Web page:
As a general methodological point, we first note that mathematical results connecting different models are valuable not just because they provide new interpretations of those models, but because they extend the tools that are available for analysing them. In this case, we provide a link to a broader class of ‘iterated learning’ models that have been used to model language evolution [5,6]. In these models, a sequence of agents each hear a set of utterances, form a hypothesis about the language and then generate the utterances that are heard by the next agent. When the agents use Bayesian inference, the outcome of this process is well understood. In particular, if agents choose hypotheses by sampling from their posterior distribution, over time the probability an agent selects a particular hypothesis converges to the prior probability of that hypothesis [7]. This process can be shown to be a form of Gibbs sampling, a Markov chain Monte Carlo algorithm that is widely used in Bayesian statistics [7]. These results can potentially provide new insight into the Wright–Fisher model: standard asymptotic analyses of this model use diffusion approximations (see [8]), but establishing the link to iterated learning (and Gibbs sampling) indicates that there is a closely related class of models where the asymptotic behaviour is exactly known. If agents select the hypothesis with highest posterior probability, as is required to establish equivalence to the Wright–Fisher model, then iterated learning becomes equivalent to a different statistical inference algorithm, known as the stochastic expectation-maximization algorithm [7]. Again, asymptotic analyses exist for this algorithm (e.g. [9]), and showing that Wright–Fisher is an instance of this algorithm that has the potential to allow mathematical results to generalize in both directions.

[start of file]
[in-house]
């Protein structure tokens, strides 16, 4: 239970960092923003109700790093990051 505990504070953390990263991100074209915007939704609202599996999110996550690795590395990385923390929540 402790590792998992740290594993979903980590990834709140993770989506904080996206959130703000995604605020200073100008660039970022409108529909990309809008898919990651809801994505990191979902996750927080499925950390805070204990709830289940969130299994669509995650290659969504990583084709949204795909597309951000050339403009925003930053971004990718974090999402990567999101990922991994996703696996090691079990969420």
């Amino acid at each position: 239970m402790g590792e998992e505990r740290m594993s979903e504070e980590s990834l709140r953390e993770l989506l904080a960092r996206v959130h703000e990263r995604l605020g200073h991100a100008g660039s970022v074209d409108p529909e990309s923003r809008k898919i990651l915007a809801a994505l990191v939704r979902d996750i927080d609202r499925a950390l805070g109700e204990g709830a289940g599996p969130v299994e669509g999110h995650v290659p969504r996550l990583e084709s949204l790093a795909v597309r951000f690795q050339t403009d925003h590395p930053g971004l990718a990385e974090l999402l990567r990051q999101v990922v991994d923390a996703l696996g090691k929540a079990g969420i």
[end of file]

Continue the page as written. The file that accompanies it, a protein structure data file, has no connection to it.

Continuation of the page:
Beyond these mathematical implications, providing a link to Bayesian inference establishes a connection between existing work using the Wright–Fisher model in cultural evolution and a growing literature in cognitive science on Bayesian models of cognition. While Bentley *et al.* [1] emphasize the recent disenchantment with rational models of decision-making in behavioural economics, there has been a parallel growth of interest in rational models of cognition in cognitive psychology [10–12]. Bayesian inference provides a way to answer a key question that comes up in describing human learning and memory, indicating how the expectations of an agent combine with the observed data to yield a conclusion. The prior distribution that is used in Bayesian inference expresses those factors other than the data that influence the conclusions that agents reach, including innate dispositions, schemas established through past experience, and prior knowledge about a particular situation. In formal analyses of learning, these factors are referred to as ‘inductive biases’ [13]. Developing models of cultural evolution in which the mechanisms of transmission take into account the inductive biases of agents is essential if we want to understand how the structure of individual minds influences the languages and concepts adopted by societies.